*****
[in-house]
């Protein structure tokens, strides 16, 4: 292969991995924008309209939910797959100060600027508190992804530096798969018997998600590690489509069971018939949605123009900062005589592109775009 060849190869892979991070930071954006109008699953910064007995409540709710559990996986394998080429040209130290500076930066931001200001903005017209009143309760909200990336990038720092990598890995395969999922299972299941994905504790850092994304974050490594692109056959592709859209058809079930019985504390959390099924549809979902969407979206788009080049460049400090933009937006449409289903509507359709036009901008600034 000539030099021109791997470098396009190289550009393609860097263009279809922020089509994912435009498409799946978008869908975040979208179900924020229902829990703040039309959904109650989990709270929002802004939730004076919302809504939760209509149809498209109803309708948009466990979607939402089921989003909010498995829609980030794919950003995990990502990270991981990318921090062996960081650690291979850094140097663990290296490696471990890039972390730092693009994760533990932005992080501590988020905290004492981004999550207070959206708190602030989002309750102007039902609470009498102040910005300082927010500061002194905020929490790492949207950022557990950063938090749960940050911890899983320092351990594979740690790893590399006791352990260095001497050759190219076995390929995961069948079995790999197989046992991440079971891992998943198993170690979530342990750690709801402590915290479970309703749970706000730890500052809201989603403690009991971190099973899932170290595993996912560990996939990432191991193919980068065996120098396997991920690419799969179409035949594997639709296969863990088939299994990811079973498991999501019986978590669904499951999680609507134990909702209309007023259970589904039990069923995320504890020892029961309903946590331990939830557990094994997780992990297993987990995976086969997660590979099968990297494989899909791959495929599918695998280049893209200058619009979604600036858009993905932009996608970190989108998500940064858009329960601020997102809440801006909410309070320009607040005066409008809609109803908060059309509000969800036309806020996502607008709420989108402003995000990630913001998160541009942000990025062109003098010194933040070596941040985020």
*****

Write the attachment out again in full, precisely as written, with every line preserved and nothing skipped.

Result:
[in-house]
């Protein structure tokens, strides 16, 4: 292969991995924008309209939910797959100060600027508190992804530096798969018997998600590690489509069971018939949605123009900062005589592109775009 060849190869892979991070930071954006109008699953910064007995409540709710559990996986394998080429040209130290500076930066931001200001903005017209009143309760909200990336990038720092990598890995395969999922299972299941994905504790850092994304974050490594692109056959592709859209058809079930019985504390959390099924549809979902969407979206788009080049460049400090933009937006449409289903509507359709036009901008600034 000539030099021109791997470098396009190289550009393609860097263009279809922020089509994912435009498409799946978008869908975040979208179900924020229902829990703040039309959904109650989990709270929002802004939730004076919302809504939760209509149809498209109803309708948009466990979607939402089921989003909010498995829609980030794919950003995990990502990270991981990318921090062996960081650690291979850094140097663990290296490696471990890039972390730092693009994760533990932005992080501590988020905290004492981004999550207070959206708190602030989002309750102007039902609470009498102040910005300082927010500061002194905020929490790492949207950022557990950063938090749960940050911890899983320092351990594979740690790893590399006791352990260095001497050759190219076995390929995961069948079995790999197989046992991440079971891992998943198993170690979530342990750690709801402590915290479970309703749970706000730890500052809201989603403690009991971190099973899932170290595993996912560990996939990432191991193919980068065996120098396997991920690419799969179409035949594997639709296969863990088939299994990811079973498991999501019986978590669904499951999680609507134990909702209309007023259970589904039990069923995320504890020892029961309903946590331990939830557990094994997780992990297993987990995976086969997660590979099968990297494989899909791959495929599918695998280049893209200058619009979604600036858009993905932009996608970190989108998500940064858009329960601020997102809440801006909410309070320009607040005066409008809609109803908060059309509000969800036309806020996502607008709420989108402003995000990630913001998160541009942000990025062109003098010194933040070596941040985020």